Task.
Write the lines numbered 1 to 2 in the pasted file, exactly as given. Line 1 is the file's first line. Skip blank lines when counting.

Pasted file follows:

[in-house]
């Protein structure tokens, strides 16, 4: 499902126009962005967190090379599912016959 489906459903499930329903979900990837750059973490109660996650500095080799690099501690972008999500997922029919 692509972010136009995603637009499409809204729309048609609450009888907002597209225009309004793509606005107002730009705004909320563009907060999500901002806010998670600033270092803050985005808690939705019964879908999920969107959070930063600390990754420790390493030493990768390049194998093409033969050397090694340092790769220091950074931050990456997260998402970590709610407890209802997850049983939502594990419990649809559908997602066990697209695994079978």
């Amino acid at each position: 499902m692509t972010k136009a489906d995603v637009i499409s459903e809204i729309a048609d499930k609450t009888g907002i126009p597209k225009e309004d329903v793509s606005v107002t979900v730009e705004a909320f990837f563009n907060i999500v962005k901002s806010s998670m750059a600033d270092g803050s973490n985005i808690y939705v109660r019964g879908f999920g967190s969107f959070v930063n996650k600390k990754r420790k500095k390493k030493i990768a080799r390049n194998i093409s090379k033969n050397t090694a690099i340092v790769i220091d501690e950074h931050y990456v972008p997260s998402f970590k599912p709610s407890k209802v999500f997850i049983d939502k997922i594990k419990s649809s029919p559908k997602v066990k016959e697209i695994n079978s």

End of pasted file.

[in-house]
């Protein structure tokens, strides 16, 4: 499902126009962005967190090379599912016959 489906459903499930329903979900990837750059973490109660996650500095080799690099501690972008999500997922029919 692509972010136009995603637009499409809204729309048609609450009888907002597209225009309004793509606005107002730009705004909320563009907060999500901002806010998670600033270092803050985005808690939705019964879908999920969107959070930063600390990754420790390493030493990768390049194998093409033969050397090694340092790769220091950074931050990456997260998402970590709610407890209802997850049983939502594990419990649809559908997602066990697209695994079978």